• Mount Rainier peeks through clouds, viewed across subalpine wildflowers and glacial moraine.

    Mount Rainier

    National Park Washington

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  • Nisqually to Paradise delays and Kautz Creek area closure.

    Road construction from the Nisqually Entrance to Longmire. Expect a 30-minute delay, Monday through Friday. Beginning May 29 to mid-July, all services at the Kautz Creek parking and picnic area are closed through the week. Limited parking on Sat & Sun. More »

Special Use Permits

Mount Rainier National Park, a recognizable national landmark with inspiring vistas and natural settings, is an ideal spot for a variety of special activities. Most special events and activities held within Mount Rainier National Park require a Special Use Permit. These permits are issued and approved only after National Park Service staff determine that the activity will not impair park values, resources, and visitor enjoyment.
A Special Use Permit is required for activities that provide a benefit to an individual, group, or organization, rather than the public at large and for activities that require some degree of management by the National Park Service in order to protect park resources and the public interest.

Please allow two weeks for the processing of permit applications. Provide a fax number if possible.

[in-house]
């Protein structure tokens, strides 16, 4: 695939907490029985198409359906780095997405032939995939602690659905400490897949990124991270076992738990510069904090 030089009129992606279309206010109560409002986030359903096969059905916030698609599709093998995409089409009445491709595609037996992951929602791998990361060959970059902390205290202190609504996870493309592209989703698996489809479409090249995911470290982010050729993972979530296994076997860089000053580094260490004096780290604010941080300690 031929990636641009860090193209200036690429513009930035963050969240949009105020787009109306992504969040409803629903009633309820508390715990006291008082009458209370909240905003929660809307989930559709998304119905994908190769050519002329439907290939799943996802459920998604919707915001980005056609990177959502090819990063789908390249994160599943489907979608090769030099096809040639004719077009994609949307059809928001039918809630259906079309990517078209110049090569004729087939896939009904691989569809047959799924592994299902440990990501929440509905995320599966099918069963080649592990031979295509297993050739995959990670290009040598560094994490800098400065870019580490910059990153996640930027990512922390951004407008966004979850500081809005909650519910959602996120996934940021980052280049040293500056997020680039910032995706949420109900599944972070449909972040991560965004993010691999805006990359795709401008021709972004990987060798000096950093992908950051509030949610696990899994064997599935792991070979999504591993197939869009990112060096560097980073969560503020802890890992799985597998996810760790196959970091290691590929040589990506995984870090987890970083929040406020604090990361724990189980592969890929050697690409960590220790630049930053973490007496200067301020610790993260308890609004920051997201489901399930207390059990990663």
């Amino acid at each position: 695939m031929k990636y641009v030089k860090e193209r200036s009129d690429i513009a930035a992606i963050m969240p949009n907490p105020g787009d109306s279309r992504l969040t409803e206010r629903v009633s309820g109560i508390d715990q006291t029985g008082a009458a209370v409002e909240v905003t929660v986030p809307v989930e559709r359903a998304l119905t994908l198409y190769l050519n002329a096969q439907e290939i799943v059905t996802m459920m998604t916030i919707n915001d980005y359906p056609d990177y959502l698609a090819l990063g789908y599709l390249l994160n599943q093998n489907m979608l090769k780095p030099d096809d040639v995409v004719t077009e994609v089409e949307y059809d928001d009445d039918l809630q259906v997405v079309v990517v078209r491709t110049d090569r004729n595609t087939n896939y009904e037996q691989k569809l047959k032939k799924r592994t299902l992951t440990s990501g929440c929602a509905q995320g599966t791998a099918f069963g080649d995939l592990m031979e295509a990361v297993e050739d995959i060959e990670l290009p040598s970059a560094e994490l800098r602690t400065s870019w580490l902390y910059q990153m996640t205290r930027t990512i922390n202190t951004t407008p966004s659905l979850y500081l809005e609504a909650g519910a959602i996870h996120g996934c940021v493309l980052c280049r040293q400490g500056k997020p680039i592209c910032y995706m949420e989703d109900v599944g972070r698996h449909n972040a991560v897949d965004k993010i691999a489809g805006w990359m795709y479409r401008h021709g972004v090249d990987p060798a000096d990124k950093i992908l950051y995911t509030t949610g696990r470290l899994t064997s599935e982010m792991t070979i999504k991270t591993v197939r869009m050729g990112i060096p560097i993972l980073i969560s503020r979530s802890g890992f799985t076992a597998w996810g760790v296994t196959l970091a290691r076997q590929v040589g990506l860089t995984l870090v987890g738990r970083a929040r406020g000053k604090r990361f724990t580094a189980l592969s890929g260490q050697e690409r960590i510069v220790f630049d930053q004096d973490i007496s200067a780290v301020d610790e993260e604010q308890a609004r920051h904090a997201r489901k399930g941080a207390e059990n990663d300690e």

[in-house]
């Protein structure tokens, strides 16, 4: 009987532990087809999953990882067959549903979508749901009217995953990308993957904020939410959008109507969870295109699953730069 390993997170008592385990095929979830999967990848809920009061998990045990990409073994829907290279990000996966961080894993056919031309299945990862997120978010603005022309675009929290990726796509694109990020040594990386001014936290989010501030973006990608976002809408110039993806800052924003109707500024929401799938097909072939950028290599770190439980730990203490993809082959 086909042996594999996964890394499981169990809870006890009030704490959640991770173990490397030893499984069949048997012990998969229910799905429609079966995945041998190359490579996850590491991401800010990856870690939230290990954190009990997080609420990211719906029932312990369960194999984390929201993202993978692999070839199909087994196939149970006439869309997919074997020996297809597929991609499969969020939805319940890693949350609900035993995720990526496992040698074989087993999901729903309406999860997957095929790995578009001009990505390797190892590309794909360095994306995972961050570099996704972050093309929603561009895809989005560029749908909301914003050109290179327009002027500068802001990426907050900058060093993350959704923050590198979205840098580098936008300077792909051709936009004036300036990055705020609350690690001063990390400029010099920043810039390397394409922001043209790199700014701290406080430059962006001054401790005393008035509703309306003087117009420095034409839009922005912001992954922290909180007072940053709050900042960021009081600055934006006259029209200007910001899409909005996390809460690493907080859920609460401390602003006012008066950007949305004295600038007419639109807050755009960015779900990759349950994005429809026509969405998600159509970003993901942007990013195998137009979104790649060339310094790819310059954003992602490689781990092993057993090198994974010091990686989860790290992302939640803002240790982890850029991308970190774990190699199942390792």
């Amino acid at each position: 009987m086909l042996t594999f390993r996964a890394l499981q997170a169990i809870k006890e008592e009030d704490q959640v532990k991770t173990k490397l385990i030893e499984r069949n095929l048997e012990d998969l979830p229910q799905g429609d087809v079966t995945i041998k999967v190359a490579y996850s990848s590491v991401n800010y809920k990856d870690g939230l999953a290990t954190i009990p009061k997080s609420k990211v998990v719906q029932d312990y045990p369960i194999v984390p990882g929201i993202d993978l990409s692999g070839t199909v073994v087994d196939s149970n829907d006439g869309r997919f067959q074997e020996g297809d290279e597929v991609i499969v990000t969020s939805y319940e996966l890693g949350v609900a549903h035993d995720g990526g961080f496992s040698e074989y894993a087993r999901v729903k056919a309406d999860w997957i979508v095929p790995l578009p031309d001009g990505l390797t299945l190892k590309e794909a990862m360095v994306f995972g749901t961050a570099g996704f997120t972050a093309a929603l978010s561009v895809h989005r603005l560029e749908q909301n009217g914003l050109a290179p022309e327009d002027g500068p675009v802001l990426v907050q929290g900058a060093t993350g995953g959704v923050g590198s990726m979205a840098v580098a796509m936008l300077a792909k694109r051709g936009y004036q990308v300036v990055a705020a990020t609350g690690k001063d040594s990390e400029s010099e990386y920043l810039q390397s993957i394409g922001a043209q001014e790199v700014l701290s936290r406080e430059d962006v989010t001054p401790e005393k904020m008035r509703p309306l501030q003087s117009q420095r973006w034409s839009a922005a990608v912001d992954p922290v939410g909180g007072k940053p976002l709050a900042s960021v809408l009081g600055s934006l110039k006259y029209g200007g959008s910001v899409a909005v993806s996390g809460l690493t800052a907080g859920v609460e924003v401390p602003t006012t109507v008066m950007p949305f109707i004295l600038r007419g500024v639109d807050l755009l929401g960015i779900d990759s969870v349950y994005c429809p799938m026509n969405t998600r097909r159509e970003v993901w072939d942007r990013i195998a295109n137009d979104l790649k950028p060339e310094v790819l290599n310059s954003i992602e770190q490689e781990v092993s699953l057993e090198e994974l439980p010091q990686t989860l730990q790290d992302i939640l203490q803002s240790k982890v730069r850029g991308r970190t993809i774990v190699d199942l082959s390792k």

Please read this legal notice regarding payment of fees by check.


Activities and events that require Special Use Permits include:

Organized Group Recreation: permit information, application

Filming/Photography: permit information, long form application, short form application

Wedding Ceremonies: permit information, application

Scattering of Ashes: permit information, application

Military Operations: permit information, application

First Amendment Activities: permit information, application, First Amendment Special Use Locations

Other Special Events (Rallies, Sporting Events, etc.): permit information, application

Did You Know?

The toe of Carbon Glacier appears dirty as it is covered in silt. Mount Rainier is in the background.

Carbon Glacier, on the north side of Mount Rainier, comes to the lowest elevation of any glacier in the lower 48 states at 3500 feet. It is also Mount Rainier's thickest glacier, one section being nearly 700 feet thick.